We believe that ideas are important to share, which is why we promote guest contributions to The Urbanist. Many of our most interesting articles come from readers like you, and people deserve to read what you have to offer. If you’re interested in sending us an article to publish, we encourage you to contact our editors to get their feedback before jumping into deep. If we think the topic and article is a fit, we will work with you to get it published with a byline under your name.
We have some general guidelines for writing articles. Following these will help ensure that we will accept your article for publishing. In some cases, we may publish an article that doesn’t meet all of the following criteria.
- Keep it short. Most articles should be in the range of 400 to 1,200 words. You should strive to make a single point, which will help keep length down. The longer an article is, the less likely that people will read it. Of course, there are plenty of circumstances where a long article make sense like when presenting data or an in-depth story–and we will accept these.
- Know how to write in plain English. Stick to short and simple sentences and phrases. Long and technical ones can easily confuse readers. Avoid using jargon and abbreviations, but if you must, always explain these through context or giving the reader something to start from. Many people probably know what SDOT (Seattle Department of Transportation) is, but don’t assume they do; write it out and then abbreviate. Choose an active writing style, it will keep your reader glued to the next sentence. While we don’t have any particular manual of style, nor require one, Wikipedia has an excellent guide if you’re looking for one to use.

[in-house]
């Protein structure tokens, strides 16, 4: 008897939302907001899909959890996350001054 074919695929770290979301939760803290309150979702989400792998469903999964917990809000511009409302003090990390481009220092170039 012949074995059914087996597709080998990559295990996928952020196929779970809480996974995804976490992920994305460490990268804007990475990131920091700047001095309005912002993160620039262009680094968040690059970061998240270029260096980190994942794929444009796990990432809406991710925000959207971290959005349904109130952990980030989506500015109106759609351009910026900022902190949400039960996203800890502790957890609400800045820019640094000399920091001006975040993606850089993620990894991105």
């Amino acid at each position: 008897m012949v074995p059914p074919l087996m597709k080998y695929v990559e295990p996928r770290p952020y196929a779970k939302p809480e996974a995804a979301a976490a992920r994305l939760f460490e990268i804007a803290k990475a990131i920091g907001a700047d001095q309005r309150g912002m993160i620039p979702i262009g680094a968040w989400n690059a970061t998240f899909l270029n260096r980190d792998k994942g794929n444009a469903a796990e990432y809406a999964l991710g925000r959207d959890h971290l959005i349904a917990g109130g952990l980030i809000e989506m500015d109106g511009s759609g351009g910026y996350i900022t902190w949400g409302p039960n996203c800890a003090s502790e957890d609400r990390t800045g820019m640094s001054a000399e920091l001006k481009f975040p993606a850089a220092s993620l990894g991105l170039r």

- Don’t stifle dialogue. Our Comment Policy outlines the best ways to share ideas that are positive and inclusive to community discussion.
- Always be truthful. We fact check guest articles to ensure that the information being shared derive from reputable sources. We will not publish something that we believe is false. Occasionally, incorrect information does make it to print unintentionally, and when this occurs, we correct the record.
- Be realistic with a proposal. If you have a proposal in mind to change specific public policies, plans, or services, you ought to make sure that it isn’t completely pie-in-the-sky. If you want the proposal to be taken seriously, you’ll need to do your homework to show that proposal is innovative, reasonable, and/or implementable.
- Stick to one topic and one point. Doing this makes it easy to argue your point and gives clarity to readers. If you have a number of related points on a topic, it may be better to consider a series of articles as opposed to trying to fit it all into one.
- Make it new. Original ideas are always the best; they are interesting and give readers something new to think about. Of course, building off of the ideas of others, or re-presenting a current issue or news story is great, too, so long as it is original.
- Consider counter-arguments. No matter how interesting or compelling the argument you intend to make is, you should consider addressing counter-arguments. If you there are glaring arguments that could be made against your case, you are better off addressing them up front than leaving them to the reader to gnaw on and pick at.
- Provide a featured image and short bio. Every article requires a featured or title image. As an author, readers want to know who you are. A short bio of two or three sentence should do.
- Other images. If you have photos in mind, please send them as attachments or provide a link to the photo. We generally only accept photos that are of author origin, in the public domain, or that have a Creative Commons license. Named photos are greatly appreciated over “image2.png”. A caption is recommended.
While we have a general set of formatting techniques, we’re very flexible with how you choose to format your article. We’re happy to take articles through a number of mediums like e-mail text, shared Google Docs, or a Word document. While plain text with html is a nice-to-have, it isn’t required nor expected.